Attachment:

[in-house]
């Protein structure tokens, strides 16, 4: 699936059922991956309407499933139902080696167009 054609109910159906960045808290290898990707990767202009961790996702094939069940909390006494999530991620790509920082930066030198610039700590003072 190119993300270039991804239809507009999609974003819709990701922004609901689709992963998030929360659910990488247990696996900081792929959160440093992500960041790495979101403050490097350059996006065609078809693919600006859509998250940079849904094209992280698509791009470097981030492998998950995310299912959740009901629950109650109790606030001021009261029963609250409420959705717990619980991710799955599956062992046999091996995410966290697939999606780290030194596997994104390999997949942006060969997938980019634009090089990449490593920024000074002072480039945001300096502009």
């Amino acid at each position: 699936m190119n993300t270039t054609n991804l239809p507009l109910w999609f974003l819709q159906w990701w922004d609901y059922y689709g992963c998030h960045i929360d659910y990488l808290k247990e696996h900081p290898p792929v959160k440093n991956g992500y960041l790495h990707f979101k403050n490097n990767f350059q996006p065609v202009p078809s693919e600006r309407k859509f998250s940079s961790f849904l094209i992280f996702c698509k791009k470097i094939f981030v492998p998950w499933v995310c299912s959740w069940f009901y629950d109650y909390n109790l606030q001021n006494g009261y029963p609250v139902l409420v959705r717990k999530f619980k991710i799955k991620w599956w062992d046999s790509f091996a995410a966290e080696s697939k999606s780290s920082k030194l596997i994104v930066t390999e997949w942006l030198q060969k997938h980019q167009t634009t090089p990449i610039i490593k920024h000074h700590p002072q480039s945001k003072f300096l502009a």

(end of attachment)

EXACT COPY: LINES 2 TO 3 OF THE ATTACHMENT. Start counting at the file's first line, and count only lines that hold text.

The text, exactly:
């Protein structure tokens, strides 16, 4: 699936059922991956309407499933139902080696167009 054609109910159906960045808290290898990707990767202009961790996702094939069940909390006494999530991620790509920082930066030198610039700590003072 190119993300270039991804239809507009999609974003819709990701922004609901689709992963998030929360659910990488247990696996900081792929959160440093992500960041790495979101403050490097350059996006065609078809693919600006859509998250940079849904094209992280698509791009470097981030492998998950995310299912959740009901629950109650109790606030001021009261029963609250409420959705717990619980991710799955599956062992046999091996995410966290697939999606780290030194596997994104390999997949942006060969997938980019634009090089990449490593920024000074002072480039945001300096502009």
């Amino acid at each position: 699936m190119n993300t270039t054609n991804l239809p507009l109910w999609f974003l819709q159906w990701w922004d609901y059922y689709g992963c998030h960045i929360d659910y990488l808290k247990e696996h900081p290898p792929v959160k440093n991956g992500y960041l790495h990707f979101k403050n490097n990767f350059q996006p065609v202009p078809s693919e600006r309407k859509f998250s940079s961790f849904l094209i992280f996702c698509k791009k470097i094939f981030v492998p998950w499933v995310c299912s959740w069940f009901y629950d109650y909390n109790l606030q001021n006494g009261y029963p609250v139902l409420v959705r717990k999530f619980k991710i799955k991620w599956w062992d046999s790509f091996a995410a966290e080696s697939k999606s780290s920082k030194l596997i994104v930066t390999e997949w942006l030198q060969k997938h980019q167009t634009t090089p990449i610039i490593k920024h000074h700590p002072q480039s945001k003072f300096l502009a």